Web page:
Pola-R-CHP triumphs over R-CHOP in improving PFS in DLBCL
The combination of polatuzumab vedotin with rituximab, cyclophosphamide, doxorubicin, and prednisone (pola-R-CHP) demonstrated a significant improvement in progression-free survival (PFS) over the standard-of-care (SoC) regimen of rituximab, cyclophosphamide, doxorubicin, vincristine, and prednisone (R-CHOP) in patients with previously untreated diffuse large B-cell lymphoma (DLBCL), according to results of the phase III POLARIX study.
“This study shows that R-CHP in combination with polatuzumab vedotin significantly improves PFS rates for patients with DLBCL and results in a sizable reduction in the relapse risk after successful treatment completion, avoiding the use of salvage therapies that are often unsuccessful and associated with significant toxicity burden,” said study author Dr Gilles Salles, Chief of the Lymphoma Service, Memorial Sloan Kettering Cancer Center, New York City, New York, US, who presented the results at ASH 2021.
Participants in this international (23 countries), double-blind, placebo-controlled study were 879 patients aged 18–80 years (median age 65 years) with previously untreated intermediate- or high-risk CD20-positive DLBCL, ECOG performance status score 0–2, and an International Prognostic Index score of 2–5. They were randomized 1:1 to receive pola-R-CHP* or R-CHOP* for six 21-day cycles plus two additional cycles of rituximab. The patients were followed up for a median 28.2 months.
There was a significant improvement in investigator-assessed PFS with pola-R-CHP compared with R-CHOP (hazard ratio [HR], 0.73, 95 percent confidence interval [CI], 0.57–0.95; p=0.02), with a 2-year PFS rate of 76.7 and 70.2 percent with pola-R-CHP and R-CHOP, respectively. [ASH 2021, abstract LBA-1; N Engl J Med 2021;doi:10.1056/NEJMoa2115304]
Investigator-assessed event-free survival (EFS) was also significantly improved with pola-R-CHP compared with R-CHOP (2-year EFS: 75.6 percent vs 69.4 percent; HR, 0.75, 95 percent CI, 0.58–0.96; p=0.02).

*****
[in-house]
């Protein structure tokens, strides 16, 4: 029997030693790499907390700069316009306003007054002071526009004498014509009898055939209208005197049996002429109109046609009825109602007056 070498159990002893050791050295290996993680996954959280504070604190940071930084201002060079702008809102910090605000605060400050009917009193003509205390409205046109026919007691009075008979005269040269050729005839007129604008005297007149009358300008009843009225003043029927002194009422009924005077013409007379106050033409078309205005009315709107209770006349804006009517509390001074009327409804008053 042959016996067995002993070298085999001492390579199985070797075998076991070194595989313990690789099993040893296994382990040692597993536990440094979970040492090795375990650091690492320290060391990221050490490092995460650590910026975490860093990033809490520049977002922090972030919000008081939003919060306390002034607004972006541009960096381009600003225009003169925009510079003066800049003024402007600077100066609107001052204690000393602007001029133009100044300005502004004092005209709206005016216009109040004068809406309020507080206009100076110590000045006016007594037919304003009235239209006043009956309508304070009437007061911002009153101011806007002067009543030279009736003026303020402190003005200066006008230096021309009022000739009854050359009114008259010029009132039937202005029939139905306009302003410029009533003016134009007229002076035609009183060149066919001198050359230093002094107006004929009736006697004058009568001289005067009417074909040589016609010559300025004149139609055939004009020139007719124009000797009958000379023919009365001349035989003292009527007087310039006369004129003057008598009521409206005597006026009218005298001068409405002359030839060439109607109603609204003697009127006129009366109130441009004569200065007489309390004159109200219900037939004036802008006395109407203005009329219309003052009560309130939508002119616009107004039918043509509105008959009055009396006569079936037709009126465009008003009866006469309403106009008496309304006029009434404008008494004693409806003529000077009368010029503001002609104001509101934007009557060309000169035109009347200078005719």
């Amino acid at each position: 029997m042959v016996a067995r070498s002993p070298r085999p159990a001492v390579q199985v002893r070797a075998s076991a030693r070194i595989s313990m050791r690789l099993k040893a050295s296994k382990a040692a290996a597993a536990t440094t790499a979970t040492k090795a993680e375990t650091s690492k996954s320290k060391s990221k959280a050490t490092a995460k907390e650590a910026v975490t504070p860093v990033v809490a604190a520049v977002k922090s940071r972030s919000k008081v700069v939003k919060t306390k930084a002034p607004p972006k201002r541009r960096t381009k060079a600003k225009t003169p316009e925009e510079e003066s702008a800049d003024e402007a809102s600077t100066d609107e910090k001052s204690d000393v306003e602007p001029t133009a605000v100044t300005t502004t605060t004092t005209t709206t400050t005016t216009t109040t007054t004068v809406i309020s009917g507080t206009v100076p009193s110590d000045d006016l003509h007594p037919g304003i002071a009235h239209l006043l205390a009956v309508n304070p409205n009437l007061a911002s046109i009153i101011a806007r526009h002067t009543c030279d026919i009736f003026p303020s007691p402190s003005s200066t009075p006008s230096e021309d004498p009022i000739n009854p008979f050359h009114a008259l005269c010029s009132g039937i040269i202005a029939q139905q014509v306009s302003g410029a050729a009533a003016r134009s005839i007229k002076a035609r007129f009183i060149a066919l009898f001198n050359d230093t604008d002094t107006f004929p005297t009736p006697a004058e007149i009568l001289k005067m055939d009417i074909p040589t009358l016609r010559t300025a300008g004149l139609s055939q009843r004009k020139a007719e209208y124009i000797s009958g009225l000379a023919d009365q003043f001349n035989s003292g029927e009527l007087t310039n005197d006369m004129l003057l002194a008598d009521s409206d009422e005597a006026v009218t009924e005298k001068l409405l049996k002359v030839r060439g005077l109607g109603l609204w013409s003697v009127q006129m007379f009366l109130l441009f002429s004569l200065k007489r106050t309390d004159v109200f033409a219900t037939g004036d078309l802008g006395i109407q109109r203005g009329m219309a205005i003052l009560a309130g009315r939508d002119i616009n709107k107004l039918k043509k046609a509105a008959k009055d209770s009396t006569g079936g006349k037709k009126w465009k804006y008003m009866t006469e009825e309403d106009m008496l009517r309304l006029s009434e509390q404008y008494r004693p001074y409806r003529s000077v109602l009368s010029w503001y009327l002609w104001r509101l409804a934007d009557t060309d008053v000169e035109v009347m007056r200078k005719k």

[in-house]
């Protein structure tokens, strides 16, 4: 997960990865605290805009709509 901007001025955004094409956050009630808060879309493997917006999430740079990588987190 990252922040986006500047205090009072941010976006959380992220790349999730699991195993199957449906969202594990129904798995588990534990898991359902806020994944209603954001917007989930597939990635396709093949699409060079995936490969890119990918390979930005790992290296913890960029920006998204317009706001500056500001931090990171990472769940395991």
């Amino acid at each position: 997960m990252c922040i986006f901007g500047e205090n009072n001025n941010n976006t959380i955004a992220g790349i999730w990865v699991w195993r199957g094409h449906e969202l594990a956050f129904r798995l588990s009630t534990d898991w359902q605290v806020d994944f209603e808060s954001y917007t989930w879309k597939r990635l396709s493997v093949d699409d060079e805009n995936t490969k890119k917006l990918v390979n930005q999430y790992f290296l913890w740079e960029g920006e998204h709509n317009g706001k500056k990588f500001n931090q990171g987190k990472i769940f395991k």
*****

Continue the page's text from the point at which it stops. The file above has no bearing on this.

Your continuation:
At treatment end, positron emission tomography-computed tomography (PET-CT) determined complete response rate, as per independent review committee, did not significantly differ between patients in the pola-R-CHP vs R-CHOP arm (78.0 percent vs 74.0 percent; p=0.16).
Overall survival rates at 2 years were also comparable between the two groups (88.7 percent [pola-R-CHP] vs 88.6 percent [R-CHOP]; HR, 0.94, 95 percent CI, 0.65–1.37; p=0.75).
There was a trend toward improved disease-free survival with pola-R-CHP vs R-CHOP (HR, 0.70, 95 percent CI, 0.50–0.98).
Twenty-three and 30 percent of patients in the pola-R-CHP vs R-CHOP arms, respectively, had received anti-lymphoma therapy at data cut-off. Patients in the pola-R-CHP arm were less likely to receive subsequent therapies compared with those in the R-CHOP arm, specifically radiotherapy (9.3 percent vs 13.0 percent), stem cell transplantation (3.9 percent vs 7.1 percent), and chimeric antigen receptor T-cell therapy (2.0 percent vs 3.6 percent).
Grade 3–4 adverse events (AEs) occurred at a similar rate between patients in the pola-R-CHP and R-CHOP arms (57.7 percent vs 57.5 percent), as did serious AEs (34.0 percent vs 30.6 percent), and grade 5 AEs (3.0 percent vs 2.3 percent). AEs led to dose reduction in 9.2 and 13.0 percent of patients on pola-R-CHP and R-CHOP, respectively, and to discontinuation of ≥1 trial drug in 6.2 and 6.6 percent, respectively.
The most common grade 3–4 AEs in the pola-R-CHP vs R-CHOP arms were neutropenia (28.3 percent vs 30.8 percent), febrile neutropenia (13.8 percent vs 8.0 percent), and anaemia (12.0 percent vs 8.4 percent). Any-grade peripheral neuropathy occurred in 52.9 and 53.9 percent of patients in the pola-R-CHP and R-CHOP arms, respectively, while grade 3–4 peripheral neuropathy occurred in 1.6 and 1.1 percent, respectively.
“No new safety signals were detected, and the safety profile of pola-R-CHP was consistent with the known safety profiles of the individual drugs,” said the authors.
“It is quite satisfying that we were able to improve outcomes without significantly impairing patients’ quality of life,” noted Salles.
Pola-R-CHP: The first regimen to show PFS improvement over SoC
The current SoC for newly diagnosed DLBCL is R-CHOP. Although the regimen induces a high cure rate (60–70 percent of patients), about 40 percent may have refractory disease or relapse following treatment, said the authors.
“Over the last two decades, there have been multiple attempts – albeit unsuccessful – to improve the cure rate of this disease either through modified dose, schedule of R-CHOP, or by adding targeted agents to this regimen,” said Salles.
“With this disease, it can be difficult to achieve a cure in some patients with more extensive disease or older age,” he added, highlighting that better therapies are warranted for high-risk patients. “Despite the fact that a high percentage respond initially to R-CHOP, many ultimately relapse after therapy is completed.”
“I think this could be a practice-changing result. This is the first randomized phase III study that has shown a benefit in patients with first-line DLBCL. It shows that it is possible to significantly reduce disease progression, including in patients with difficult-to-treat subtypes,” he continued.
The authors pointed out that variation in the PFS results in certain subgroups highlights the need for further study into the effects of pola-R-CHP.
Longer follow-up is also necessary to determine the longevity of the results, they said.